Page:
Adventurous Kate Gets Shipwrecked in Indonesia

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I survived a shipwreck.

Saying that feels unreal – like it happened in a dream, or a really bad Lifetime movie.  Seriously, did this actually happen to me?!

But it did happen, and I survived.  This is my story.

The Beginning

I was invited to join Perama Tours’ Hunting Komodo by Camera tour as a guest. Perama is a well-known tour and transportation operator in Indonesia.  In exchange for a complimentary trip, I was to write about my experience on

The five-day Hunting Komodo by Camera trip departs from Lombok. The tour then visits several islands off Lombok and the north coast of Sumbawa before landing on Komodo Island for a dragon-spotting hike.

After docking on the island of Flores for the night, the tour visits Rinca to see more dragons, then sails back via Sumbawa and Lombok.

The first day of the cruise was pleasant, if slightly drizzly. Rainy season in Nusa Tenggara, this region of Indonesia, lasts roughly from November to March.  The sky cleared up just in time for a breathtaking sunset over Lombok.

The next day, we spent the morning swimming and snorkeling on Satonda Island off Sumbawa, then returned to the boat for lunch.

By the time we arrived at Sumbawa’s Kilo Beach, our afternoon stop, rain had begun to pour down.

“Do you want to stay here, or do you want to keep going?” our cruise director, Nardin, asked us.

I shrugged.  I didn’t care either way, nor did most of my shipmates.  Was there a point to staying at a beach when it was pouring?

We left the beach and sailed on.

At the time, I remember thinking that Nardin’s question was strange. Did he really just ask us what time to leave?  Weren’t the trips timed so they’d sail the right areas at the right times?

The seas were quite rough that evening.  I get seasick from time to time, and I usually just watch the ocean to feel better.  But with two-meter swells and rain coming down, the windows and doors were closed, turning the covered deck into a box of torture.

During dinner, one of the girls gave me a motion sickness pill.  I took it, curled up, and fell asleep right on the bench.

I opened my eyes briefly as everyone was getting ready for bed at around 10:30, then fell asleep again.

The Shipwreck

At 2:17 AM, I heard a deafening groan and felt the boat slam forward. The curtains flew open and I was drenched in rain.  I scrambled from the bench down to the floor, crawling between my shipmates.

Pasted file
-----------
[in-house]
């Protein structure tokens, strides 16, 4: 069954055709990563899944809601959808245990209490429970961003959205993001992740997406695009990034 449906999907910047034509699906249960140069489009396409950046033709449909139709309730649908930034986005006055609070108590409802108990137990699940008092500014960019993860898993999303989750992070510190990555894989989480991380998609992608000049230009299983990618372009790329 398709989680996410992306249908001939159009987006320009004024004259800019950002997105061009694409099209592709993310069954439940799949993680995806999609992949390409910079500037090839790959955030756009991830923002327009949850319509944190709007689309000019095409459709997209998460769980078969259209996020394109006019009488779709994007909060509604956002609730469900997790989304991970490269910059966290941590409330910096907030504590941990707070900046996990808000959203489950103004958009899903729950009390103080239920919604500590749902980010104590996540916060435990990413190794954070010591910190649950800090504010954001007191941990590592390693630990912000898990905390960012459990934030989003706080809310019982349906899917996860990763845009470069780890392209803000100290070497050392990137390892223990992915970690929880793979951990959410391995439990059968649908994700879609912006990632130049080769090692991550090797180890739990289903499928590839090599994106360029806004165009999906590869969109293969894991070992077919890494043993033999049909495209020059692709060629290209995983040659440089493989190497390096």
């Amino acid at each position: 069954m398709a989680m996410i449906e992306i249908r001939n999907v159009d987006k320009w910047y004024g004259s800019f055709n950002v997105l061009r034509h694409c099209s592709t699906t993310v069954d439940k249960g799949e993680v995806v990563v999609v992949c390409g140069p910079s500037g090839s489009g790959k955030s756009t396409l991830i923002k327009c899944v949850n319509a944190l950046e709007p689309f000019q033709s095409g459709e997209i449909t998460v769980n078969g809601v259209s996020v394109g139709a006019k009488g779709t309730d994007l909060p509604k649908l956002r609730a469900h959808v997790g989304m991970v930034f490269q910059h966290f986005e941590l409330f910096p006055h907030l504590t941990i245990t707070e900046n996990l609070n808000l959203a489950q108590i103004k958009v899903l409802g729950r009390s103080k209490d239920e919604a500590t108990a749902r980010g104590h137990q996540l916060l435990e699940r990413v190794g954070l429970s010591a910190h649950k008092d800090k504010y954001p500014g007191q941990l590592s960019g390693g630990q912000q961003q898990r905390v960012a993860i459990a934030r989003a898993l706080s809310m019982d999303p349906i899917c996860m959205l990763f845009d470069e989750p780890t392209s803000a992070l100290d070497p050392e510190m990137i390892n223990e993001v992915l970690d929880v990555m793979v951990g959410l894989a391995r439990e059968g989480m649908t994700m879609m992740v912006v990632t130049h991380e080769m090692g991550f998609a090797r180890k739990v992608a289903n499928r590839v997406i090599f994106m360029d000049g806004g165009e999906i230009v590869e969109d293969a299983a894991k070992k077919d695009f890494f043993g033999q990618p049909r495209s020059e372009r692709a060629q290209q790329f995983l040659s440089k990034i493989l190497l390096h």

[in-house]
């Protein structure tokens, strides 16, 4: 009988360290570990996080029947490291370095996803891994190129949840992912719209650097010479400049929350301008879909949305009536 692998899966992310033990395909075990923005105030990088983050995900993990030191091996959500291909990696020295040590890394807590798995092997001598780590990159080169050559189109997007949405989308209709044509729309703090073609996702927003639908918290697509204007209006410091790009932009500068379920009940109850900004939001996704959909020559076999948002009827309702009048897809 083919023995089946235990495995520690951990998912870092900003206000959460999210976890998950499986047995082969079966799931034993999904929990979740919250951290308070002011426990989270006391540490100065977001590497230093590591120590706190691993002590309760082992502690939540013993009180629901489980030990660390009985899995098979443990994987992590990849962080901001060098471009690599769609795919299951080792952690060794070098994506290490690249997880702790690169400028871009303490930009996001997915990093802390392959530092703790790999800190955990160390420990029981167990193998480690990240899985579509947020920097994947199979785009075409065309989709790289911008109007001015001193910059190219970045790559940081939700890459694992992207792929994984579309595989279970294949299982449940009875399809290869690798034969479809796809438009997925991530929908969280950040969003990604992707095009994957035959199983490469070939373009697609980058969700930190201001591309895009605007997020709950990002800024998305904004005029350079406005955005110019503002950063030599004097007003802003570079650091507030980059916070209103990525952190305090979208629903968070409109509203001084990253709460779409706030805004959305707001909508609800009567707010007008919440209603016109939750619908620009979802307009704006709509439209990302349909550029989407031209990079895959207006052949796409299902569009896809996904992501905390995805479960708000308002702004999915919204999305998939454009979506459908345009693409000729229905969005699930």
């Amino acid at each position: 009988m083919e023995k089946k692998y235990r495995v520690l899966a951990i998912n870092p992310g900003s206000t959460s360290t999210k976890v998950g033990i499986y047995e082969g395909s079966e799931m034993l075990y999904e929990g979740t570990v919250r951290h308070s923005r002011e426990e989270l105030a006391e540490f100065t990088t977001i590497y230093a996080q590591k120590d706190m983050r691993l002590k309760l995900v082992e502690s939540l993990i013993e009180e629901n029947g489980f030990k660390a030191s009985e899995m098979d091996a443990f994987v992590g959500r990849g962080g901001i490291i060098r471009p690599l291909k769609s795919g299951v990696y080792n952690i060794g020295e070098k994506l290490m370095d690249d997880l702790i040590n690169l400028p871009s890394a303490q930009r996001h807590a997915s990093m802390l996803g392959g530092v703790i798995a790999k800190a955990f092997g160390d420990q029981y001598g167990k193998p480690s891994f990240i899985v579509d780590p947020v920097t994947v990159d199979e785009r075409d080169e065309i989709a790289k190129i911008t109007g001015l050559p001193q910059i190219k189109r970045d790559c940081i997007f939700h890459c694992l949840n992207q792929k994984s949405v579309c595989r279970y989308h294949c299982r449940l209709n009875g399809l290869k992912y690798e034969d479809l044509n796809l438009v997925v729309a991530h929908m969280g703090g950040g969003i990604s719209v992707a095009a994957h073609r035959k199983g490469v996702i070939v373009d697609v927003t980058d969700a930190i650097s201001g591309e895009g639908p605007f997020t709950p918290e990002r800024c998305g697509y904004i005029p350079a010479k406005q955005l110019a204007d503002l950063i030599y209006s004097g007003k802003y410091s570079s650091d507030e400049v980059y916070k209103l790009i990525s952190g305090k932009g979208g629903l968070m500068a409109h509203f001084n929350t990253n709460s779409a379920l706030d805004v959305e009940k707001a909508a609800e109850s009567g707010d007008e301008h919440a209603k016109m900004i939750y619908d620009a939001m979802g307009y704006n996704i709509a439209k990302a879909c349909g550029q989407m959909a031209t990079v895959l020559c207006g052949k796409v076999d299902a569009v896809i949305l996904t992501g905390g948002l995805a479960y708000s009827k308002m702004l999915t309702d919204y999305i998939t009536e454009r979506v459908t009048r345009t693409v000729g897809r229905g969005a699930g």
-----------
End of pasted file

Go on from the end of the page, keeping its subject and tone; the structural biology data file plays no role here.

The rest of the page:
And then the lights turned on and the crew ran in.

“Everybody, put your lifejackets on.”

No statement has ever frightened me so much in my life.

I jumped to the benches and tried to grab a life jacket.  The mesh divider was holding them in.  For several minutes, I pried and pried, my heart beating wildly in my chest, but it was no use.  I began undoing each knot and managed to pull a life jacket, little by little, out of a narrow hole in the mesh.

The jackets were knotted together. I discarded the first unusable jacket and grabbed another.  It didn’t zip, but its straps weren’t tied together.  It would do.

Lifejacket on, I surveyed my belongings.  In the drybag next to me, I had my iPhone, camera, and the mini-purse I was using as a wallet. I ran to the luggage storage room, grabbed my little green backpack, and ran back to the deck.

Inside my green backpack were the rest of my valuables: my computer and my big purse, which was filled with credit cards and my passport.

I unlocked my bag from its Pacsafe and held it in my lap, sitting on the bench.  By this point, the boat was jerking irregularly, throwing us all over the place.

That’s when I lost it.

Please God, please God, please God, please God, please God,” I chanted between sobs, tears pouring down my face. “PLEASE, JESUS!” I yelped after being thrown particularly hard.  Alicia from Canada, sitting between me and her boyfriend, Matt, put her arm around me and comforted me.

All along, the boat was speeding toward land. Soon, we were told to come outside onto the bow.  The lifeboat would be waiting to take us to shore.